This time yesterday, Liberal member Fran Bailey held on to a 32-vote lead in McEwen which, though rapidly diminishing, was calculated by Antony Green to be 77 per cent likely to hold after the few remaining votes were counted. Those votes are now in: the last few absent votes broke 100-93 in favour of Labor’s Rob Mitchell, postals went 37-21 his way, pre-polls favoured him to the tune of 33-23, and further rechecking of booth votes cost Bailey 14 and Mitchell eight. All of which leaves Mitchell seven votes ahead. This is apparently the final result, pending the final recount, which could certainly turn up enough anomalies to overturn a lead as small as this. Adam Carr further argues that with a margin of fewer than 20 votes, the Liberal Party’s lawyers will be able to scrape up some pretext or another for a court challenge. He also states: Unfortunately for Labor, most of the precedents are that the incumbent government loses the subsequent by-election (Nunawading, Mundingburra, Greensborough).
Mundingburra of course was the Queensland by-election in February 1996 that cost the Goss government the one-seat majority it retained after the 1995 election. The other two are from Carr’s home patch of Victoria. There are probably about five people in the country who can tell you about the 1985 by-election for the state upper house province of Nunawading, and I am not of their number. UPDATE: Scratch that the result cost the Cain government its short-lived control of the upper house, so probably quite a few people know about it, including me from now on. What’s more, it followed an initial tied result and a win for Labor decided by a draw from a hat. The Greensborough by-election refers not to the one Sherryl Garbutt won in 1989, but rather to the one Poll Bludger commenter Chris Curtis ran in as DLP candidate in 1977, which produced a massive swing to the then Labor opposition. ANOTHER UPDATE: A correction in comments from Brian McKinlay (of McKinlay case fame), who says Carr was in fact referring to yet another by-election for Greensborough which took place in 1973, which saw a Liberal win overturned by the court before being re-confirmed by the electorate. One might respond that the 1996 Lindsay by-election demonstrates that voters do not take kindly to initiators of legal challenges, but perhaps the 5.0 per cent Liberal swing on that occasion had more to do with Labor’s generally poor performance at re-matches than is generally realised.
Anyway, let’s assume now for the sake of argument that this result stands. We now have a new modern standard for close federal electorate results to beat Liberal candidate Ian Viner’s 12-vote win in Stirling in 1974. The historians among you are invited to relate other famous close shaves in comments. We also have Labor on 84 seats and the Coalition on 64, with two independents. This is pleasing from a personal perspective as it’s exactly what I predicted early in the campaign for New Matilda, although I did underestimate Queensland’s contribution to the Labor total. Unfortunately, the day before the election I upped the ante to 87 in a prediction for Crikey, which looked very good on election night but became progressively less good as counting proceeded.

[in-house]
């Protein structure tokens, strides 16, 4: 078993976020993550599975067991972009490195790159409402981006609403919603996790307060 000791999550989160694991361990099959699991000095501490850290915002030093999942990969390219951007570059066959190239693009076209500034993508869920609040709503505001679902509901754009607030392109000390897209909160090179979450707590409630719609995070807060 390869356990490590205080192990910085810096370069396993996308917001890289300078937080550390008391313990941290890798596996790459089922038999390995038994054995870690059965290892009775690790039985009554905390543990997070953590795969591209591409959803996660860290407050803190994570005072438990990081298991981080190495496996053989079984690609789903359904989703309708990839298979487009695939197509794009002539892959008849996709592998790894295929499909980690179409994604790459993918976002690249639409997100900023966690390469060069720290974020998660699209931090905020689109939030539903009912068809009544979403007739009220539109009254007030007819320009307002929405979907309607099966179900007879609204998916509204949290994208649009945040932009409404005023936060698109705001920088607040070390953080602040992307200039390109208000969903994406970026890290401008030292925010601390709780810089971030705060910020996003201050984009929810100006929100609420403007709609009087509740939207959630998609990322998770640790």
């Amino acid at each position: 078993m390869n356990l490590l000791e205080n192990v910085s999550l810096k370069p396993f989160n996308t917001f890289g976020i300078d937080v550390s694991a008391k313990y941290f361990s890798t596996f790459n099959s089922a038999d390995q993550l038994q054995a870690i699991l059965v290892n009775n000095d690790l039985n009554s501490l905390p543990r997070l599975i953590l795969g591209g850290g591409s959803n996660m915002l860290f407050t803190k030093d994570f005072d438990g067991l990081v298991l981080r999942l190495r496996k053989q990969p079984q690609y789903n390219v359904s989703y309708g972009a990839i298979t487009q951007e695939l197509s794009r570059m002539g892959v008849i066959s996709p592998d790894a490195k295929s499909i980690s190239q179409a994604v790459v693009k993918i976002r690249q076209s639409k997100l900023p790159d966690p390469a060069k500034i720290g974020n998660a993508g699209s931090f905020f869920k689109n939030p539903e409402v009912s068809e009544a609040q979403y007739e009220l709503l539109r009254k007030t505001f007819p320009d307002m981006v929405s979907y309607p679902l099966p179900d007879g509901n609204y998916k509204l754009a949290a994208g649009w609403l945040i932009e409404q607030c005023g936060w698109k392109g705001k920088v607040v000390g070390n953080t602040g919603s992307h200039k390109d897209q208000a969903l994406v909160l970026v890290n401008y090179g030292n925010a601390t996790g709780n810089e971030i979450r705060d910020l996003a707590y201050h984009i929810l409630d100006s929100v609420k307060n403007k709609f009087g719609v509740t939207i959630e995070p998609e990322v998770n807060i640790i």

This prediction was highlighted today in The Australian, which has promoted me from confuser of fact with opinion and baser of opinion on ignorance and prejudice to the slightly more elevated title of pundit. I suspected at first that The Australian compiled this list as a subtle dig at an online commentariat that had leaned a little too heavily to Labor in its predictions, but that doesn’t explain the inclusion of Malcolm Mackerras. In any case, Brad Norington bails me out in the accompanying article by trying on the line that Labor owes its win to fewer than 12,000 people across nine electorates. Those of you marvelling over the seven-vote margin in McEwen are invited to consider an election in which the Coalition held on to power after retaining each of Bass, Bennelong, Braddon, Corangamite, Deakin, Flynn, Hasluck, Robertson and Solomon by one solitary vote. On this basis, I hereby declare that my prediction of 87 seats was only out by 595 votes out of 12,350,549. It would in fact be far more accurate to say it was 0.2 per cent out, which isn’t so bad either I suppose.
UPDATE: Adam Carr on historical close results:
In terms of numbers of votes, the closest result in a House of Representatives contest was 1 vote (13,569 to 13,568), when Edwin Kirby (Nationalist) defeated Charles McGrath (ALP) in Ballarat (Vic) in 1919. The result was declared void in 1920. In 1903 Robert Blackwood (FT) defeated John Chanter (Prot) in Riverina (NSW) by 5 votes (4,341 to 4,336). This result was also declared void. The closest result allowed to stand was 7 votes (13,162 to 13,155), when John Lynch (ALP), defeated Hon Alfred Conroy (Lib) in Werriwa (NSW) in 1914. In terms of percentages of the vote, the closest result was Kirby’s voided win in Ballarat in 1919: he polled 50.002% of the vote. The closest result allowed to stand was that in the Griffith (Qld) by-election of 1939, when William Conelan (ALP) defeated Peter McCowan (UAP), after preferences, with 50.007% of the vote. The closest winning margin in recent times has been 50.011%, polled by Ian Viner (Liberal) in Stirling (WA) in 1974 and by Christine Gallus (Liberal) in Hawker (SA) in 1990.
Mitchell has 50.003%, so his percentage is lower than both Conelan’s in 1939, Viner’s in 1974 and Gallus’s in 1990.